C H A P T E R I I
Montevideo – Beggars – Antonina for maté – Antonina to Buenos Aires – The bombelia
MONTEVIDEO, sister city to Buenos Aires, is the fairer of the two to look upon from the sea, having a loftier situation, and, like Buenos Aires, boasts of many fine mansions, comely women, liberal schools, and a cemetery of great splendour.
It is at Montevideo that the "beggar a-horse-back" becomes a verity (horses are cheap); galloping up to you the whining beggar will implore you, saying: "For the love of Christ, friend, give me a coin to buy bread with.
From "the Mont" we went to Antonina, in Brazil, for a cargo of maté, a sort of tea, which, prepared as a drink, is wholesome and refreshing. It is partaken of by the natives in a highly sociable manner, through a tube which is thrust into the steaming beverage in a silver urn or a calabash, whichever may happen to be at hand when "draughty neebors neebors meet"; then all sip and sip irt bliss from the same tube, which is passed from mouth to mouth. No matter how many mouths there may be, the bombelia, as it is called, must reach them all. It may have to be replenished to make the drink go around, and several times, too, when the company is large. This is done with but little loss of time. By thrusting into the urn or gourd a spoonful of the herb, and two spoonfuls of sugar to a pint of water, which is poured, boiling, over it, the drink is made. But to give it some fancied extra flavour, a live coal (carbo vegetable) is plunged into the potion to the bottom. Then it is again passed around, beginning where it left off. Happy is he, if a stranger, who gets the first sip at the tube, but the initiated have no prejudices. While in that country I frequently joined in the social rounds at maté, and finally rejoiced in a bombelia of my own.
The people at Antonina (in fact all the people we saw in Brazil) were kind, extremely hospitable, and polite; living in thrift generally, their wants were but few beyond their resources. The mountain scenery, viewed from the harbour of Antonina, is something to gloat over; I have seen no place in the world more truly grand and pleasing. The climate, too, is perfect and healthy. The only doctor of the place, when we were there, wore a coat out at the elbows, for lack of patronage. A desirable port is Antonina.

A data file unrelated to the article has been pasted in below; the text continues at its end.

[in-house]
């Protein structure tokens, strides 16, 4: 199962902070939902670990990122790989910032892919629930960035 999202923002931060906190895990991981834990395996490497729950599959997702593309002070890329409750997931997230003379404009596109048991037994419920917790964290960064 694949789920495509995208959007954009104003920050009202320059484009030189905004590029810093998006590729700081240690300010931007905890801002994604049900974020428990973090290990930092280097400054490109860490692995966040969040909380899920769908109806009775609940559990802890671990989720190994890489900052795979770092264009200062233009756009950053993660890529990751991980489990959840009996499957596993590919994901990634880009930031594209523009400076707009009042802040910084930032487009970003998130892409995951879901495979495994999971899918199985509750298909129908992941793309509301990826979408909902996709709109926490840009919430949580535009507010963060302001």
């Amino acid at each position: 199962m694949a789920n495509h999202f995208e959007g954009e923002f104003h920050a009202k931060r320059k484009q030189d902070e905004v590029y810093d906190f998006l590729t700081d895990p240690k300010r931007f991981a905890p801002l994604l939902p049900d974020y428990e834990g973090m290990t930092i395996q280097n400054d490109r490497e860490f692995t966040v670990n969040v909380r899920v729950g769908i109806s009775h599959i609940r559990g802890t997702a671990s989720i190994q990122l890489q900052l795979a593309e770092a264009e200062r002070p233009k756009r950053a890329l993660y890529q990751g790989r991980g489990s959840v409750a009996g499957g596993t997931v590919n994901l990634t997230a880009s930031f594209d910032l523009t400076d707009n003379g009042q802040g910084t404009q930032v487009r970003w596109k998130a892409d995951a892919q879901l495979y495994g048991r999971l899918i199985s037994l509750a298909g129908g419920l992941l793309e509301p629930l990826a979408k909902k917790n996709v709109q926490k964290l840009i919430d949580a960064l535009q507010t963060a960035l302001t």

We had musical entertainments on board, at this place. To see the display of beautiful white teeth by these Brazilian sweet singers was good to the soul of a sea-tossed mariner. One nymph sang for the writer's benefit a song at which they all laughed very much. Being in native dialect, I did not understand it, but of course laughed with the rest, at which they were convulsed; from this, I supposed it to be at my expense. I enjoyed that, too, as much, or more, than I would have relished areytos in my favour.
With maté we came to Buenos Aires, where the process of discharging the cargo was the same as at Montevideo – into lighters. But at Buenos Aires, we lay four times the distance from the shore, about four miles.
The herb, or herva maté, is packed into barrels, boxes, and into bullock-hide sacks, which are sewed up with stout hide thongs. The contents, pressed in tightly when the hide is green and elastic, becotnes as hard as a cannon-ball by the contraction which follows when it dries. The first load of the soroes, so-called, that came off to the bark at the port of loading, was espied on the way by little Garfield. Piled in the boat, high above the gunwales, the hairy side out, they did look odd. "Oh, papa," said he, "here comes a load of cows ! Stand by, all hands, and take them in."